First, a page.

Opinion //

Activists are unfairly targeted by new protest laws 

Last year I was fined for leafleting at a protest against the International Mining Resources Conference.

Courtesy of Mika Baumeister via Unsplash

Last year, I was fined for leafleting at a protest. The protest was against the International Mining Resources Conference, a meeting place and expo of hundreds of the world’s number one polluters and mining bosses. While some of the conference sessions, such as “Powering Mines with Renewable Energy Sources” and “Electrification and Technologies for Decarbonisation” attempted to signal moves towards environmental sustainability, the real underlying message of the 3 day event was that mining has a bright and prominent place in Australia’s economic future. 

The statistics speak for themselves: Australia is the 12th largest producer of gas and the 2nd largest exporter of gas worldwide. Mining is one of Australia’s most profitable industries and the new Labor government is clearing the path for 114 new projects to be opened, with some commentators even dubbing the current period a new mining boom. 

Instead of the radical change we need to combat climate change, our government is focusing its energy on repressing activists who want to call them out. In NSW last year, the government passed new laws that, within 48 hours of being introduced, directly targeted activists. The new anti-protest laws state that it is illegal for protestors to ‘enter, remain on or near, climb, jump from or otherwise trespass on or block entry to any part of a major facility,’ and see them facing fines of up to $22,000 and a two-year prison sentence. 

Major facilities could be defined as including railway stations, public transport, facilities, private ports, infrastructure facilities that provide water, sewerage, energy manufacturing or other services, as well as bridges, tunnels or roads (as added by Parliament). The breadth of the legislation could see any protest that is constituted as disruptive, be deemed unlawful and see activists facing these disproportionate penalties. 

Violet Coco was the first person to be sentenced on these charges. Her direct action saw just one lane of traffic on the Harbour Bridge shut down for a whole of 25 minutes. For that, she was sentenced to 15 months jail time and fined $2500. The comparison with how the Harbour Bridge was shut to film Ryan Gosling’s new movie Fall Guy  is stark. For Gosling, the Bridge was shut for 8 hours, and the NSW government gave the production company $14.5million in subsidies. 

The NSW laws are not unique, and mirror laws have passed nationwide. In Victoria, a law passed last year could see a maximum of 12 months in jail or $21 000 in fines for obstructing or interfering with timer harvesting operations. Laws in Tasmania target protests protecting forests, with a penalty of over $13,000 or 2 years in prison for obstructing a forestry site. In Queensland, protestors are facing jail time over a climate protest, in a precedent not seen since the repressive Joh Bjelke Peterson government.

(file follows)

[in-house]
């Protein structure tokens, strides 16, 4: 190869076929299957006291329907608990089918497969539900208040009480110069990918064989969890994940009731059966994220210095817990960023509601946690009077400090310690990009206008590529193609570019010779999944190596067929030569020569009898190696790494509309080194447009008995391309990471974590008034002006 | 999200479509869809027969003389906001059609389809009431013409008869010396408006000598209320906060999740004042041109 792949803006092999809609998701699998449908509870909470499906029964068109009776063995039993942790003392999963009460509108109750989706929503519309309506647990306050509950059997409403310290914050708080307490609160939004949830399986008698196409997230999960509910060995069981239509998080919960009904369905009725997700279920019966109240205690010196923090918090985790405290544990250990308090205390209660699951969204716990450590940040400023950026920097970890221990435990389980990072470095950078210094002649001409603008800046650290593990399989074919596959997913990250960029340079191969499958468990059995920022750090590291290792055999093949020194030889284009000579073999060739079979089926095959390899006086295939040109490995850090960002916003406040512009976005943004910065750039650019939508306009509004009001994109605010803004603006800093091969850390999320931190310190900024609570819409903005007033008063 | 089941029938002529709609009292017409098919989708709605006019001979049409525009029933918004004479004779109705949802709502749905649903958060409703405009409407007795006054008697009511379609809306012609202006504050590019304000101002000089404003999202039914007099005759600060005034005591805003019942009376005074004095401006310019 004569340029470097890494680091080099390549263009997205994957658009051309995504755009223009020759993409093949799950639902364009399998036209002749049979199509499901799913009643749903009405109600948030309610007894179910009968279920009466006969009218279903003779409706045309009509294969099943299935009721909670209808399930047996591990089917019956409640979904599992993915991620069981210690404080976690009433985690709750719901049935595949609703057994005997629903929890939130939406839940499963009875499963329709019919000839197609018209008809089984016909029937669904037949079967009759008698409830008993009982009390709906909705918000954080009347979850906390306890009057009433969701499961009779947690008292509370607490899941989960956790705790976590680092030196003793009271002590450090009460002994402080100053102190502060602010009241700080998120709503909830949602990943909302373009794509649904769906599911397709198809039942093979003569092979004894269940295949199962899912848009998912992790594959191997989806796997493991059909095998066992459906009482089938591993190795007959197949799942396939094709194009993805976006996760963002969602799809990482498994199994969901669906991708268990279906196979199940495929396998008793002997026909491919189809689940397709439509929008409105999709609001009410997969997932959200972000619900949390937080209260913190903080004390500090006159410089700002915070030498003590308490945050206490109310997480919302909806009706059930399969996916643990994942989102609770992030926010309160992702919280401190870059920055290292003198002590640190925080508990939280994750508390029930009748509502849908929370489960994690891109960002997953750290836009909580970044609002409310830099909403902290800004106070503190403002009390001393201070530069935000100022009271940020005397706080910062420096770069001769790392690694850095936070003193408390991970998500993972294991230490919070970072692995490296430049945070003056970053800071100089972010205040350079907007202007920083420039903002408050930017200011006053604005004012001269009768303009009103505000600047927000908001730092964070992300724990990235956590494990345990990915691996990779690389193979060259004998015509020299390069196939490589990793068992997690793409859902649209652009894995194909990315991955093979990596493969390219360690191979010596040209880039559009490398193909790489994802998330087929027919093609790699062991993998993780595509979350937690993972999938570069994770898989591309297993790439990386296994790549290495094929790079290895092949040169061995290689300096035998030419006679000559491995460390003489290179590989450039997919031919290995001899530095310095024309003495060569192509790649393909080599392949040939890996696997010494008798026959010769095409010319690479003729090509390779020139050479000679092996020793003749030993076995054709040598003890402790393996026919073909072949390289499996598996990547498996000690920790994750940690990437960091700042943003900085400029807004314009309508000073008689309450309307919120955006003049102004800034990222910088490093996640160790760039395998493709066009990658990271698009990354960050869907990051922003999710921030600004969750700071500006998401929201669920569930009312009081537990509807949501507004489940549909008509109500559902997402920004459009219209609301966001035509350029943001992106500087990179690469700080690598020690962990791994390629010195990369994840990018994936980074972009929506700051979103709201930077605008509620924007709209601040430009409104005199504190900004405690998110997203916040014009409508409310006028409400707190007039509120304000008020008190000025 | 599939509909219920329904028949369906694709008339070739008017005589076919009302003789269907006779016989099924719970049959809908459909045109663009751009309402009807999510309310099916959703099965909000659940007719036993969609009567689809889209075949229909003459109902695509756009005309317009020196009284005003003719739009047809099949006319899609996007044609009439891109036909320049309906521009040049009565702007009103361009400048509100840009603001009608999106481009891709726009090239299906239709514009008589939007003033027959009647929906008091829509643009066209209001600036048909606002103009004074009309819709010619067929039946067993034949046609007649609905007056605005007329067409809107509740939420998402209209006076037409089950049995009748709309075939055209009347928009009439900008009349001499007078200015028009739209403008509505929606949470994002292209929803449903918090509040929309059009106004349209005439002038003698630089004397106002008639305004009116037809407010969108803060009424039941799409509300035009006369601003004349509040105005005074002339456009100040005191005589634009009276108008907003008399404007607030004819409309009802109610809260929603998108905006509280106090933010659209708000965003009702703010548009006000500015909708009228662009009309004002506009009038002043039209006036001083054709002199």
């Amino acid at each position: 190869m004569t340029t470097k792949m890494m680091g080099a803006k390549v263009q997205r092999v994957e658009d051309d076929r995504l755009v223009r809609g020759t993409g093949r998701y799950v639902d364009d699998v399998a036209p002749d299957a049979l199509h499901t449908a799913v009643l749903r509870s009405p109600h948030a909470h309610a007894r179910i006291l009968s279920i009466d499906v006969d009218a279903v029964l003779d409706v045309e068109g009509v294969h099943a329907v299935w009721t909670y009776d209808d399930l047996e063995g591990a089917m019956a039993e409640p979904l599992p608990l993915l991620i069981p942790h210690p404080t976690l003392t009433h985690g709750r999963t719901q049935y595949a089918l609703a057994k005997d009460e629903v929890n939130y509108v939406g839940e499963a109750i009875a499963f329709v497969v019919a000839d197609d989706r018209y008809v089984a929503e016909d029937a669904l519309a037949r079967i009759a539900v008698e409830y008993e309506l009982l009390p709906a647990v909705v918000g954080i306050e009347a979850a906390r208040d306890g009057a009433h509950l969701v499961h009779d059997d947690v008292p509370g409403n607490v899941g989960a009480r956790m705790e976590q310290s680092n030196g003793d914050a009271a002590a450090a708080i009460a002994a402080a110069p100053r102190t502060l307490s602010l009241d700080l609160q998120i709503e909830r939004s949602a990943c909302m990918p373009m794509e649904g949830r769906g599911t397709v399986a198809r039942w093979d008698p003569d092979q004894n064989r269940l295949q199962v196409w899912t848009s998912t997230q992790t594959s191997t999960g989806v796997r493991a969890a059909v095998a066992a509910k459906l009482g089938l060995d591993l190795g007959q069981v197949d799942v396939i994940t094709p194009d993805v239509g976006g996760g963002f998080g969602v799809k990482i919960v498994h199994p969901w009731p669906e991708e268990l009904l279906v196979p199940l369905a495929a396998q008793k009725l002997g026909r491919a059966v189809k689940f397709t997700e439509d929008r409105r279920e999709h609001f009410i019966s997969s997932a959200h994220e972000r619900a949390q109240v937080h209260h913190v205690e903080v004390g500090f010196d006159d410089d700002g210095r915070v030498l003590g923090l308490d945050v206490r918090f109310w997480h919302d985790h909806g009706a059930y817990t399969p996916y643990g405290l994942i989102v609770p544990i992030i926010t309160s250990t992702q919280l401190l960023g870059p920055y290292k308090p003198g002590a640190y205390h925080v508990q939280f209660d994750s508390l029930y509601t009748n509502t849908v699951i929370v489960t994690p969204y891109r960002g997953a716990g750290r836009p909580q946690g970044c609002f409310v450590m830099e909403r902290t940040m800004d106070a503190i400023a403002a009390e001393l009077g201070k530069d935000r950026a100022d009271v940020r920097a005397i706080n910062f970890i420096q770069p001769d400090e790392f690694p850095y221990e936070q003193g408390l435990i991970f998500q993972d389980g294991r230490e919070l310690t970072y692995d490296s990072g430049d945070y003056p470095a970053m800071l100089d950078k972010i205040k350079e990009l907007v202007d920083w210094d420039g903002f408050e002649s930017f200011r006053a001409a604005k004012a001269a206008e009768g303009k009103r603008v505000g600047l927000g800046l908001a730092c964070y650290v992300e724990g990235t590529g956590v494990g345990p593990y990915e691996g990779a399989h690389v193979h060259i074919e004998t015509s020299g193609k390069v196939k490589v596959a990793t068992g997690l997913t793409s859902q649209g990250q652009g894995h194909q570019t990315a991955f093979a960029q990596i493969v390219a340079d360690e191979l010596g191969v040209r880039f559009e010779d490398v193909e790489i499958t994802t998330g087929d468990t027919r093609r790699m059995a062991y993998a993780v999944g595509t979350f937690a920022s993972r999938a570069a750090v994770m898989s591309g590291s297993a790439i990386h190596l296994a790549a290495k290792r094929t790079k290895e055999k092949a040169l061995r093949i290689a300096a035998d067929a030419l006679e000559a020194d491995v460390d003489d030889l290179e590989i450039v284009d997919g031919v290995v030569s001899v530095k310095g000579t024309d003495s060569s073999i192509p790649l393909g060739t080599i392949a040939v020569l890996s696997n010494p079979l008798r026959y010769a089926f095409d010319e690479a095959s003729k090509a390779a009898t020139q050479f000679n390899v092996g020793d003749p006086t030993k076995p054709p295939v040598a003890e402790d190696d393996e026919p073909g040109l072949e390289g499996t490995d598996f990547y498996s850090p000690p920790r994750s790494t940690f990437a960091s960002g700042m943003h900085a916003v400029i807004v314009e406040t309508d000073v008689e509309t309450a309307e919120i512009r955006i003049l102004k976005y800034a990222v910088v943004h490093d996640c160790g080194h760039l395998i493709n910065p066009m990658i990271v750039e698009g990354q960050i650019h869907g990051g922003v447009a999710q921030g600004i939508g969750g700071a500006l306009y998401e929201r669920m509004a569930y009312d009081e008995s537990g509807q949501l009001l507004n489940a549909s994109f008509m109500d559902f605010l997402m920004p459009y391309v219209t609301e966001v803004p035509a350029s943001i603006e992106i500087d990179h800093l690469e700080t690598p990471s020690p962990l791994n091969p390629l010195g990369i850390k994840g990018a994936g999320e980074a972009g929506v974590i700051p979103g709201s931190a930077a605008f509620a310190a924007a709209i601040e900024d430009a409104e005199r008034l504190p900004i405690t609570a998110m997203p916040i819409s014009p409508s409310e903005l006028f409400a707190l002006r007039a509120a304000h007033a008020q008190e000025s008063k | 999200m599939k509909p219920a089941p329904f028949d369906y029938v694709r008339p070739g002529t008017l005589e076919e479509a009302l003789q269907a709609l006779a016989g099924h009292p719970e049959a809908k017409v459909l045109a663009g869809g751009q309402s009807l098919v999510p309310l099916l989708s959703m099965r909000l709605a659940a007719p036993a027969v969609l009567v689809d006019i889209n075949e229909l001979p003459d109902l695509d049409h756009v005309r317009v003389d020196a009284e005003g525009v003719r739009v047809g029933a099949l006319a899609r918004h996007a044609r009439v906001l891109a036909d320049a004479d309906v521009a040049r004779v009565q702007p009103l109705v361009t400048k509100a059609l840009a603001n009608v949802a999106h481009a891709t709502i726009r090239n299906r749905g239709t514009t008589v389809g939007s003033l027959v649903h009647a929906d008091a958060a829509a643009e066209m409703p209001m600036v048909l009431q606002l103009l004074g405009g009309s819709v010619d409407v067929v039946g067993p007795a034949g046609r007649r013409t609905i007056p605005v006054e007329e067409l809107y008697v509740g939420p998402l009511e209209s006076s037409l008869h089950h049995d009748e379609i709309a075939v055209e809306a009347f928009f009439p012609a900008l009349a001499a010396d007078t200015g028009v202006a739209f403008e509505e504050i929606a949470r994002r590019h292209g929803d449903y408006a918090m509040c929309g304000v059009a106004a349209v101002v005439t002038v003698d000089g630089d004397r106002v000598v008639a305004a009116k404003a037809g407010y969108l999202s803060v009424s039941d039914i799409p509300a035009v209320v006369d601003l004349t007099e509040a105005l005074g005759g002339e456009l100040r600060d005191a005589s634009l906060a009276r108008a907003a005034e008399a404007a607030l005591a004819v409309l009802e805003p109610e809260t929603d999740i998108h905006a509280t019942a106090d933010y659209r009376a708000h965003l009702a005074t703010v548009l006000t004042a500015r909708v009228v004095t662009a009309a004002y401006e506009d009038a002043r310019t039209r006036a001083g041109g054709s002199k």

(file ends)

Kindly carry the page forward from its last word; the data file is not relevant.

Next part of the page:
The anti-protest laws have given the police the green light to intimidate our protests. At the IMARC protest, 500 riot cops mobilised around the location of the conference. They kicked over our stall, and then fined me over $400 for leafleting to passersby. All of these new laws have seen Australia’s civil rights rating to be downgraded, from an “open” freedom rating to a “narrowed” one.

This is not good news for activists. It demonstrates how the government is increasing authoritarianism to deter activism and protesting. But their targets for repression should tell us something useful. The new laws are targeted towards protestors because protests work. Their specific focus on disruptive protests also convey how protests are powerful when they do interfere with the general day-to-day running of the system. 

We can’t be cowed by the efforts of the government to repress us. Instead, we need more activists to come out and fight. The way to combat repression is through everyone getting involved. Illegal protests during COVID showed us that when people come out, the police are unable to stop them. More people coming out on the streets will give more support to activists like Violet Coco, staunchly engaging in direct action. We’re going to need a whole swathe of tactics if we’re going to win demands that address climate change.

I’m going to fight my fines, but I’m also going to be out on the streets for the next climate protest on March 3. I encourage everyone to do the same. We’re going to need more people on the streets, to fight back these anti-protest laws and to win a habitable planet for all.